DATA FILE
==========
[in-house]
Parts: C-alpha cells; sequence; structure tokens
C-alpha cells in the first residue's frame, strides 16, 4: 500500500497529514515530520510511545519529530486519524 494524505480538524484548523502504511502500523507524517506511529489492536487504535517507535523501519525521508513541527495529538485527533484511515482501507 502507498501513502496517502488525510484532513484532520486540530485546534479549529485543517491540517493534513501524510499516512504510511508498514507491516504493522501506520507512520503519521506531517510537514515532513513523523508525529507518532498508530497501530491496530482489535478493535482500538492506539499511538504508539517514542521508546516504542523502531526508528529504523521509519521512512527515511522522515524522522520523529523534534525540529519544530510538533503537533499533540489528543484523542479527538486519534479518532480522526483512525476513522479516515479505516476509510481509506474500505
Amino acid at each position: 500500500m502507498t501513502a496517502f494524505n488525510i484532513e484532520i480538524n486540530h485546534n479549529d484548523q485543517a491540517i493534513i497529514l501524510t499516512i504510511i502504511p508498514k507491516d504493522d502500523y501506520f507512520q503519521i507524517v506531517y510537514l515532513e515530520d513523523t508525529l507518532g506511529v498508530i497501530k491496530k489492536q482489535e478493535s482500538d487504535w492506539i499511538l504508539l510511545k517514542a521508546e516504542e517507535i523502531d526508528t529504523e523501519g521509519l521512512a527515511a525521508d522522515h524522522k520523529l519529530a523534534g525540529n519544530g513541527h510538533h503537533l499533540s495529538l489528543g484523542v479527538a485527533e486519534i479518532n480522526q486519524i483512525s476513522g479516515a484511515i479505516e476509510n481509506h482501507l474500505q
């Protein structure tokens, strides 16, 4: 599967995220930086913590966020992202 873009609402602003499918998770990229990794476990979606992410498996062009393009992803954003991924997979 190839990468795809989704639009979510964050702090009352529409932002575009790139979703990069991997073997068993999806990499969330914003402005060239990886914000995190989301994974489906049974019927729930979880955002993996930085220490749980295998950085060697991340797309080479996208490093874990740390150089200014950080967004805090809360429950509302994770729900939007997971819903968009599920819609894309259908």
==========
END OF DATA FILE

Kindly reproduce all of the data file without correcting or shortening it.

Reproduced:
[in-house]
Parts: C-alpha cells; sequence; structure tokens
C-alpha cells in the first residue's frame, strides 16, 4: 500500500497529514515530520510511545519529530486519524 494524505480538524484548523502504511502500523507524517506511529489492536487504535517507535523501519525521508513541527495529538485527533484511515482501507 502507498501513502496517502488525510484532513484532520486540530485546534479549529485543517491540517493534513501524510499516512504510511508498514507491516504493522501506520507512520503519521506531517510537514515532513513523523508525529507518532498508530497501530491496530482489535478493535482500538492506539499511538504508539517514542521508546516504542523502531526508528529504523521509519521512512527515511522522515524522522520523529523534534525540529519544530510538533503537533499533540489528543484523542479527538486519534479518532480522526483512525476513522479516515479505516476509510481509506474500505
Amino acid at each position: 500500500m502507498t501513502a496517502f494524505n488525510i484532513e484532520i480538524n486540530h485546534n479549529d484548523q485543517a491540517i493534513i497529514l501524510t499516512i504510511i502504511p508498514k507491516d504493522d502500523y501506520f507512520q503519521i507524517v506531517y510537514l515532513e515530520d513523523t508525529l507518532g506511529v498508530i497501530k491496530k489492536q482489535e478493535s482500538d487504535w492506539i499511538l504508539l510511545k517514542a521508546e516504542e517507535i523502531d526508528t529504523e523501519g521509519l521512512a527515511a525521508d522522515h524522522k520523529l519529530a523534534g525540529n519544530g513541527h510538533h503537533l499533540s495529538l489528543g484523542v479527538a485527533e486519534i479518532n480522526q486519524i483512525s476513522g479516515a484511515i479505516e476509510n481509506h482501507l474500505q
């Protein structure tokens, strides 16, 4: 599967995220930086913590966020992202 873009609402602003499918998770990229990794476990979606992410498996062009393009992803954003991924997979 190839990468795809989704639009979510964050702090009352529409932002575009790139979703990069991997073997068993999806990499969330914003402005060239990886914000995190989301994974489906049974019927729930979880955002993996930085220490749980295998950085060697991340797309080479996208490093874990740390150089200014950080967004805090809360429950509302994770729900939007997971819903968009599920819609894309259908």